It was a grey, cloudy day when "Sunday Morning' correspondent Lee Cowan visited the Weather Channel in Atlanta, but inside, the network's new owner, Byron Allen, was beaming as bright as the sun. "I bounce outta bed, Let's go! Let's go, let's play this game!" he said. "Because it's nothing more than, it's just a game! Let's have it!"
"High stakes, though," said Cowan.
"High stakes? Look, business is a contact sport."
Allen seemingly came out of nowhere back in 2018 with an all-cash offer for the Weather Channel (which has provided content to CBS News, among others. He paid $310 million, making him the first Black American to own a 24-hour mainstream cable news network.
And then, Allen announced this past week that he's also putting in a bid to buy the Denver Broncos, which – if that goes through – would also make history, making him the NFL's first Black owner.
Cowan said, "You're like a great white shark, you're just swimming around …"
"I'm a great Black shark!" Allen laughed. "I don't sleep. I'm just always on the hunt."
"When is enough enough, when it comes to buying things?"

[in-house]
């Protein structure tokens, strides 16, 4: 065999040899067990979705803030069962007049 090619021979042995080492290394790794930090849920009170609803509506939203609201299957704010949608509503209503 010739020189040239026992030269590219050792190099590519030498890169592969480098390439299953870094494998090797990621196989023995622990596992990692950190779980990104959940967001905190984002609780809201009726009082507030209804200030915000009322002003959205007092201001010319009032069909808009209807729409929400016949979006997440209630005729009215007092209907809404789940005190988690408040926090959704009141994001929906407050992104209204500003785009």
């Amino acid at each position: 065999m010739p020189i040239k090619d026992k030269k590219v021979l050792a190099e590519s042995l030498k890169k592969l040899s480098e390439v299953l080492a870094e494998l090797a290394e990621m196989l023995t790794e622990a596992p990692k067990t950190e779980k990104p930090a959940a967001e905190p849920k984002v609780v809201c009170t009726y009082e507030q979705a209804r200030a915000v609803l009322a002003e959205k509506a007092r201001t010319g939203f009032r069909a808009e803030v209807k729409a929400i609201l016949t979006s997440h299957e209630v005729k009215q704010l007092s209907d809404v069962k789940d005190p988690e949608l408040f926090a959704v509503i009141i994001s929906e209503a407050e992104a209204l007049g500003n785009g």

"When we're the biggest company in the world and there is no close second. That's it."
"That's the goal?"
"That's the goal."
The Broncos purchase would top off a media portfolio that includes 36 TV stations, 12 cable networks, six streaming platforms and several distribution companies, all under the banner of the Allen Media Group.
Allen said, "There are kids out there that look like me that, when they see that, it's gonna change their perspective of themselves."
He started changing perspectives in front of the camera. In 1979, he became the youngest stand-up comic ever to get one of those coveted slots on "The Tonight Show with Johnny Carson." He was only 18.
"My best friend is like half-Black, half-Jewish: Abdullah Steinberg. He buys Afro Sheen wholesale."
While still attending film school at USC, Allen was picked to be one of the hosts for NBC's "Real People."
But Byron Allen wanted more. "When you learn the business side of show business, you can do, and own and have all the shows you want," he said.
He's been around Hollywood a long time, but he's not of Hollywood. His roots were planted a long way away. Byron Allen Folks grew up in Detroit. He wasn't poor, but he wasn't rich, either. Outside what used to be his grandmother's house, he showed Cowan a fire hydrant: "That was my swimming pool."
His mother, Carolyn Folks, said, "I can remember he was playing executive when he was, like, five and six years old. He had an office. And this office was in the basement."